So on your point about replying to all reviews, Kerry summed it up very well, at quarter past, saying “if I’m looking at a business, I look at the replies to see how the business responds even if it’s a bad review, It shows the company takes things seriously, and wants to resolve any bad comments. Sometimes they don’t respond or respond badly, which can say a lot about the business.” So think about how you yourselves deal with businesses, your clients are no different. So great input there Kerry. a question from Paul, “can individual advisers have access to the company Google account and be able to respond?”
Phil Bray 35:07
Yeah, you can give people, well put it this way, a lot of advisers and planners give us access to their Google business account by making us an admin or manager, there’s different levels. So yeah, that’s absolutely possible, I would just think about who you’re giving access to, and what level you’re giving access to. You know, your business inside-out, you’ll know what the answers to those questions are. But absolutely, you can do that.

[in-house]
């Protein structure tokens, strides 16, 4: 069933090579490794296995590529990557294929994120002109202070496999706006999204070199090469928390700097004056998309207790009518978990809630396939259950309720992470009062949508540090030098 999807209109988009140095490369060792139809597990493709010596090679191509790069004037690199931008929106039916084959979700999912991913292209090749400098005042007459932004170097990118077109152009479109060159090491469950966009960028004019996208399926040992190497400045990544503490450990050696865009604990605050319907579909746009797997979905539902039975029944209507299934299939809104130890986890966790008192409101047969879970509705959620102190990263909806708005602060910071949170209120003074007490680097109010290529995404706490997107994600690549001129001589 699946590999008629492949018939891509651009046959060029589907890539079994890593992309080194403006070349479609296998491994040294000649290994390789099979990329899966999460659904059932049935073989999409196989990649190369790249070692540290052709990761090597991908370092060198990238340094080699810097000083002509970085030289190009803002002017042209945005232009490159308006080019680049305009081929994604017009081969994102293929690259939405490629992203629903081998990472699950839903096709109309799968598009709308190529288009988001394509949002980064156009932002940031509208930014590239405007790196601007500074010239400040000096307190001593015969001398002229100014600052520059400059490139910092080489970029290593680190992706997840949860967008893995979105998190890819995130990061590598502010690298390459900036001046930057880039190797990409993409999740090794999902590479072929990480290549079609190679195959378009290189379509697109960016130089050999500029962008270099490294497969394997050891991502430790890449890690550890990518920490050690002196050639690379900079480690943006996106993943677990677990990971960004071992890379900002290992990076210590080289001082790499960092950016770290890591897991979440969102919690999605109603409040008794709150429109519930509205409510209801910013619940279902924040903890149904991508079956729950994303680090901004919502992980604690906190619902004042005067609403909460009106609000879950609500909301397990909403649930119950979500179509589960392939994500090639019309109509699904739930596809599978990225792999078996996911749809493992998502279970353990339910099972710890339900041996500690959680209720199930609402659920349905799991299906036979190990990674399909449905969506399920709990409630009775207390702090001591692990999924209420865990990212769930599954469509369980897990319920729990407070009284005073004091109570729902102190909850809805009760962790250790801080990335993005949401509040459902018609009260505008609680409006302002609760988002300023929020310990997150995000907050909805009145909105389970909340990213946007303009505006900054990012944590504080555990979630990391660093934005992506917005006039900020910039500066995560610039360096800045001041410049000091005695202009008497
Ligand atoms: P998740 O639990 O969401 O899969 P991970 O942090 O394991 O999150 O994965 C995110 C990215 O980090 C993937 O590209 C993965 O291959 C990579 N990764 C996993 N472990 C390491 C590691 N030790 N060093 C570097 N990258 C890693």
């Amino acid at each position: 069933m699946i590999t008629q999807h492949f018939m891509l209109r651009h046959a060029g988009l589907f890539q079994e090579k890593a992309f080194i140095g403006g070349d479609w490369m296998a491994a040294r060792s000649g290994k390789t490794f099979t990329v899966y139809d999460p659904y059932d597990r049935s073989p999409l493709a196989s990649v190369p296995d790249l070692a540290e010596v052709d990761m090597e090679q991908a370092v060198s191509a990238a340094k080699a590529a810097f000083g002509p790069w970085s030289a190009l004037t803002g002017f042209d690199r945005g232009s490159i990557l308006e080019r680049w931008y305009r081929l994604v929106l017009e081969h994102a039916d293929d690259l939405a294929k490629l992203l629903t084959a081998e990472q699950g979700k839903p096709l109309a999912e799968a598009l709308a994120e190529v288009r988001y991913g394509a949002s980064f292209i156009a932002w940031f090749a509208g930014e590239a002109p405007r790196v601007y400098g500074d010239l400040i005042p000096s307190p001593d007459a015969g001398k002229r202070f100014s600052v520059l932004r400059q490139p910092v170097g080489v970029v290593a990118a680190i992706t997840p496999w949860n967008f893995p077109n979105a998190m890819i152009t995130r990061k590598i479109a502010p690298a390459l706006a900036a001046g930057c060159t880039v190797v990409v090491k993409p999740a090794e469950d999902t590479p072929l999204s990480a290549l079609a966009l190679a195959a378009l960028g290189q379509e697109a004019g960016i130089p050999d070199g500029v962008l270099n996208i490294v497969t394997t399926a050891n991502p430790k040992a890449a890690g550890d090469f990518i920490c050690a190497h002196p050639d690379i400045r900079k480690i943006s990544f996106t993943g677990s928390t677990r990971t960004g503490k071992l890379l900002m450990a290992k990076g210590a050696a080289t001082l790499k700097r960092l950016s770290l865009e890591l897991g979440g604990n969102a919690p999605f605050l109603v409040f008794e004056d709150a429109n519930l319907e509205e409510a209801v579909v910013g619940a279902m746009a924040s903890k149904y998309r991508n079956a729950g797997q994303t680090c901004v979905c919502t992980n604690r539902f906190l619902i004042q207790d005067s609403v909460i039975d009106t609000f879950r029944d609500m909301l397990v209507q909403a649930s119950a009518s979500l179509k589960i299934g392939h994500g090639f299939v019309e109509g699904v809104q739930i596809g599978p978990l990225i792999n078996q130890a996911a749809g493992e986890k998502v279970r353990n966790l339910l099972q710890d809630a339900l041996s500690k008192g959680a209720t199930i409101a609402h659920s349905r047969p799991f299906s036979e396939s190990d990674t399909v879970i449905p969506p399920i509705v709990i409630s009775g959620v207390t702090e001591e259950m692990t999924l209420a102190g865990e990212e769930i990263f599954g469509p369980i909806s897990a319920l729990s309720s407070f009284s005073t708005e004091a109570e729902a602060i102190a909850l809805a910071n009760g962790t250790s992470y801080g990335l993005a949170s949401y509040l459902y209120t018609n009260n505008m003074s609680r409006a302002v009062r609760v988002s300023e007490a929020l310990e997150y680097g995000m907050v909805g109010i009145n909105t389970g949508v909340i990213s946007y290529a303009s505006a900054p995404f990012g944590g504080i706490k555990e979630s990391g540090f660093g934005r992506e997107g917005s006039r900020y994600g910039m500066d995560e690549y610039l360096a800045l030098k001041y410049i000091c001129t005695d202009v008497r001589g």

Dan Campbell 35:36
Thanks. And that also answers Danny’s question about should replys come from marketing, or the adviser – providing the sign off from the adviser, it can technically come from marketing. And Elaine rightly mentioned that she responds on behalf of the advisers. So it’s what works for you, isn’t it?
Phil Bray 35:54
Yeah, I think that’s spot on. The if expediates it, if it gets it done more quickly, Danny, you could write the reply, you might need a bit of feedback from the adviser to help you write that reply and tick all these boxes that we’ve talked about, then get the advisers to make sure they’re happy with it, and then pop the reply up. But it shouldn’t be signed off by the advisers name rather than your name Danny. We good to move on Dan?
Dan Campbell 36:21
I think so.
Phil Bray 36:22